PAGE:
NB[NAT\n IP-B:Port-B -> IP-B':Port-B']<-.-> B(B -> IP-B:Port-B)

Above scenario is probably very close to the Carrier Grade NAT scenario. Discovery of reflexive addresses heavily relies on STUN server, and we assume that the reflexive address the STUN server returns is the first NAT device in incoming packet, but if that's not the case, reflexive address might fail. Although we can rely on the relay node to forward the traffic, detection of this scenario has room for improvement.

Nodes behind symmetric/hard NAT

Symmetric NAT: In simplest terms, NAT devices that support symmetric NAT create destination dependent mapping for the devices.

graph LR
A(A -> IP-A:Port-A) -.-> N[NAT\n IP-A:Port-A -> IP-A':Port-A' -> B \nIP-A:Port-A -> IP-A'':Port-A''-> C]-.->I((Internet))
I((Internet))-.-> B(IP-B:Port-B <- B)
I((Internet))-.-> C(IP-C:Port-C <- C)

In the above diagram, Node A is trying to connect to Node B, NAT device assigns a port (Port-A') for Node A, and overwrite outgoing packet's source ip to NAT device ip and source port Port-A to newly allocated Port-A'. When Node A tries to connect to Node C, it uses the different port mapping IP-A:Port-A -> IP-A'':Port-A''. So every new device Node A connects to, it's going to create new mapping. This 1:1 mapping is enforced on incoming traffic as well. Incoming traffic from the nodes that have NAT mapping is allowed (and the source port of the incoming traffic should match as well).

graph LR
A(A -> IP-A:Port-A) -.-> NA[symNAT\n IP-A:Port-A -> IP-A':Port-A']-.->I((Internet))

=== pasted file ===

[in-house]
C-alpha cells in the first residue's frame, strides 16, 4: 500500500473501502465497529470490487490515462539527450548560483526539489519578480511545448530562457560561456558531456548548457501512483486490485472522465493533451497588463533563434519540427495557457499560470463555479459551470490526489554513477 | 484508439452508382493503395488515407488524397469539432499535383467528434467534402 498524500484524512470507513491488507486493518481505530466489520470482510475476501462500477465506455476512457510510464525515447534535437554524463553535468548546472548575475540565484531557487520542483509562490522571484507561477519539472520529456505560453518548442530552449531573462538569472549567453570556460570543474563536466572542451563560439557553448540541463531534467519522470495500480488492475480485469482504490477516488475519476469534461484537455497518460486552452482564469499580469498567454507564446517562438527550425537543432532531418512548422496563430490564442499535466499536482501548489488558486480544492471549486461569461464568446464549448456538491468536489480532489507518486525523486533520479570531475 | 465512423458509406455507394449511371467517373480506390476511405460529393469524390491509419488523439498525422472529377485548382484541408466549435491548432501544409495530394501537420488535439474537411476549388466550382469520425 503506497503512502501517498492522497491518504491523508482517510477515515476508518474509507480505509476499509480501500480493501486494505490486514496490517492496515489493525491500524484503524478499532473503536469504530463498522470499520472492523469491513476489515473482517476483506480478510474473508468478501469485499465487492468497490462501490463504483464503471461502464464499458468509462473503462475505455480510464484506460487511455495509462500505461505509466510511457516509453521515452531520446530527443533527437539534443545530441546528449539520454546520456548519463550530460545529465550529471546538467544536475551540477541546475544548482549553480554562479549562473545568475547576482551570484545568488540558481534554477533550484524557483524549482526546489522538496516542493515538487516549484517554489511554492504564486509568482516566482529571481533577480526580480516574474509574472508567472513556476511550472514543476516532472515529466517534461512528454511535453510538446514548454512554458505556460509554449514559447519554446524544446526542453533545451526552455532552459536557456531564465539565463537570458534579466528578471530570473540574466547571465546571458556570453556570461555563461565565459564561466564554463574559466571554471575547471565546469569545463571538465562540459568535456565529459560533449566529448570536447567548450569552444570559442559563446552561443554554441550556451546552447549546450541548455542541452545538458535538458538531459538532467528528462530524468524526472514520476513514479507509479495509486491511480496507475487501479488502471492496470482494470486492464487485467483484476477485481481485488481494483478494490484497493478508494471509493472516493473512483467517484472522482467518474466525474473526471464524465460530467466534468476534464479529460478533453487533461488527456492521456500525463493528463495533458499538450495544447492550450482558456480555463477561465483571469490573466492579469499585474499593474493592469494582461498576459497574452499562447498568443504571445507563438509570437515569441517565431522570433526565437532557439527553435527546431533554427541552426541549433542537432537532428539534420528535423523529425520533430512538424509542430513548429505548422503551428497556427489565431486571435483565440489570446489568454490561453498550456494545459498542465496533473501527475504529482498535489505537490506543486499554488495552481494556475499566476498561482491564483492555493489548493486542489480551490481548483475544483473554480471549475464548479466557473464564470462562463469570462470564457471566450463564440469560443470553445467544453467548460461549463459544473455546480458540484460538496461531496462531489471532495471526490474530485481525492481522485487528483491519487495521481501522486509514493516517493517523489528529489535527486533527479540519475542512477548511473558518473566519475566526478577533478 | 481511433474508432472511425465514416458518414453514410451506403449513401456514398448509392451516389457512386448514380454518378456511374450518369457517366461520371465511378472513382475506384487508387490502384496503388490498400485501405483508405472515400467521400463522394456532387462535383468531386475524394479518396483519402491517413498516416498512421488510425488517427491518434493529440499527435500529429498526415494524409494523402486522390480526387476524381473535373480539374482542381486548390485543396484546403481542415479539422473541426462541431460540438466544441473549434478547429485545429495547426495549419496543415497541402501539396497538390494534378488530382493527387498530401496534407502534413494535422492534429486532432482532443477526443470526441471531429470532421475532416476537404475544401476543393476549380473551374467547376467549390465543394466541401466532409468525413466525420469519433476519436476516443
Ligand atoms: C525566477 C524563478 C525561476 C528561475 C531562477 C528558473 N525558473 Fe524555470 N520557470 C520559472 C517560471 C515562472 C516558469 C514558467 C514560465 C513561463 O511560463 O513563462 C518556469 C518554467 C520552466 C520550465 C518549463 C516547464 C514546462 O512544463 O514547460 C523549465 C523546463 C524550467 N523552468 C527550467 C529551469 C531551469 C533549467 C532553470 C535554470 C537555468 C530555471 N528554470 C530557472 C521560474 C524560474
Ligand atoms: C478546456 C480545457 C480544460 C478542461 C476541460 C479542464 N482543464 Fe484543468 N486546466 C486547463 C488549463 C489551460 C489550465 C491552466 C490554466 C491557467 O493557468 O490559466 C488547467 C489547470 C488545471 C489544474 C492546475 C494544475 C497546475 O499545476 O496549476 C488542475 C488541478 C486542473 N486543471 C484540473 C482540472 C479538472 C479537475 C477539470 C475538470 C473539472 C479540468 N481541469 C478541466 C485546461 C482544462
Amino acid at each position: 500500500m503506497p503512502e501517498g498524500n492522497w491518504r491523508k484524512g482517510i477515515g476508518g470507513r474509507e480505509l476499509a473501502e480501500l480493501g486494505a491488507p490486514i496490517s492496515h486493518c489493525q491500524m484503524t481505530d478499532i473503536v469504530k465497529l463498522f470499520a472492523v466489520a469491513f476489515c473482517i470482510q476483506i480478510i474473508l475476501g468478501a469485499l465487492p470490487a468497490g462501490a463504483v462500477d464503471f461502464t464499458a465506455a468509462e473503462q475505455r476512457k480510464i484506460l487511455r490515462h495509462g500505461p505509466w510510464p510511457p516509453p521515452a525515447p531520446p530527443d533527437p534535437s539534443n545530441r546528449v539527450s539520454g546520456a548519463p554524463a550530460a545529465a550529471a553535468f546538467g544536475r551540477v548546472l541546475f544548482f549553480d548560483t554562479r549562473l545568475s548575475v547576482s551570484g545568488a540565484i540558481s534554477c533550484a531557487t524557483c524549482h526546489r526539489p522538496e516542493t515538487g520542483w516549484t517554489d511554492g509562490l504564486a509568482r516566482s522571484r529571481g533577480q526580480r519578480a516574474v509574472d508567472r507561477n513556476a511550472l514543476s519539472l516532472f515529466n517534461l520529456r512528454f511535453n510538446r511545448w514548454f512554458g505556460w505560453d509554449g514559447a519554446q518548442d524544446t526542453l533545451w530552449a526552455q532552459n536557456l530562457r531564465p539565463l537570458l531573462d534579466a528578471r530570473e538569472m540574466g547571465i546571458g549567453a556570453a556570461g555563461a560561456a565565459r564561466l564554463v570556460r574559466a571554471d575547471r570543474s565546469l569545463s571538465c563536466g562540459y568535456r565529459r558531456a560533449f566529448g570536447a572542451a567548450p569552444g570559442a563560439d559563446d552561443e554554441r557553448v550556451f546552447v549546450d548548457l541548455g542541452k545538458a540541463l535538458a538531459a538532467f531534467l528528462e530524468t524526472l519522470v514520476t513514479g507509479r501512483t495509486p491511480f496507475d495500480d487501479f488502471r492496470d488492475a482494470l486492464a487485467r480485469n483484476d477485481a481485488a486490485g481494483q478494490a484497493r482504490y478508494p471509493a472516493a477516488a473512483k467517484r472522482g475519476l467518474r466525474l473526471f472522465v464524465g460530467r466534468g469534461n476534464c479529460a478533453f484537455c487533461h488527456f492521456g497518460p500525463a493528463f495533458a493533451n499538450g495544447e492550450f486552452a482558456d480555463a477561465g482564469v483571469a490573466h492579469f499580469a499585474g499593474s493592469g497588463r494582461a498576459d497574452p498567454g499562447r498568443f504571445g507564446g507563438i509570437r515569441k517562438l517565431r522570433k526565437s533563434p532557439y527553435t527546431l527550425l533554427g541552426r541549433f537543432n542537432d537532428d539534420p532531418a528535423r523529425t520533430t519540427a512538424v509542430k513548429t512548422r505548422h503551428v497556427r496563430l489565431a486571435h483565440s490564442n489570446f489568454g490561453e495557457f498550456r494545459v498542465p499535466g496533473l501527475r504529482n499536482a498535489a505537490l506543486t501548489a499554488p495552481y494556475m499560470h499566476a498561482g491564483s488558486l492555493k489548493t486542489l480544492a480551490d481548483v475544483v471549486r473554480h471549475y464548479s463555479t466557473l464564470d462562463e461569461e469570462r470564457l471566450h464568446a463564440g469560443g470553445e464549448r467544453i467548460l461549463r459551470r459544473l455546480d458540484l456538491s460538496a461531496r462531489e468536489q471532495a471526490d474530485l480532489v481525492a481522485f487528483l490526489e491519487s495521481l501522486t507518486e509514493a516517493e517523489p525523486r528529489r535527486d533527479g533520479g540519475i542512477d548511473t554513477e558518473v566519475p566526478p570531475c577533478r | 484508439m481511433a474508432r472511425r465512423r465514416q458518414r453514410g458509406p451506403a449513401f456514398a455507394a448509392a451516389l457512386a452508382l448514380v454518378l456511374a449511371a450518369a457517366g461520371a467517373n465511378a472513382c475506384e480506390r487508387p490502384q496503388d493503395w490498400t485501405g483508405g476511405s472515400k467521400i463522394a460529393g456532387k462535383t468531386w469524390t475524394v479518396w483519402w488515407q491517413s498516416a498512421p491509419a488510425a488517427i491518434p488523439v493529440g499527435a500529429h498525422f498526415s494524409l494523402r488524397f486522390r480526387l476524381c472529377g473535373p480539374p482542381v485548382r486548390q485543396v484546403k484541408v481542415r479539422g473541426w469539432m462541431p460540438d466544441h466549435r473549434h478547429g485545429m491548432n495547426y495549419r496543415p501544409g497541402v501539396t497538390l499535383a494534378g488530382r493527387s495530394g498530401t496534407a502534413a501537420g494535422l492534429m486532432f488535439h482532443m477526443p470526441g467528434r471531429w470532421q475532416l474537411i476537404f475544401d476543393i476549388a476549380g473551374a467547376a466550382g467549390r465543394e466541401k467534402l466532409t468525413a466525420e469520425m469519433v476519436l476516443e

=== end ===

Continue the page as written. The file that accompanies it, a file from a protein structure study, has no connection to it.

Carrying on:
I((Internet))-.-> NB[symNAT\n IP-B:Port-B -> IP-B':Port-B']
NB[symNAT\n IP-B:Port-B -> IP-B':Port-B']-.-> B(IP-B:Port-B <- B)

Due to the 1:1 ip:port level mapping between source and destination nodes, the reflexive address approach doesn't work here. Because if you use the reflexive address responded by STUN server, and set up the peer with that address as an peer's endpoint, symmetric NAT won't allow the incoming traffic because it's coming from a different ip address.

How do Nexodus agent discover that it's host node is behind symmetric NAT?

graph LR
A(A -> IP-A:Port-A) -.-> NA[symNAT]-.->I((Internet))
I((Internet))-.-> SA[Stun-1]
I((Internet))-.-> SB[Stun-2]

Nexodus agent sends STUN requests to two different stun servers. If both the stun servers respond with different reflexive addresses, that means the device is behind symmetric NAT.

The solution is to use the relay node functionality to forward traffic between the nodes. This is the current approach that Nexodus supports.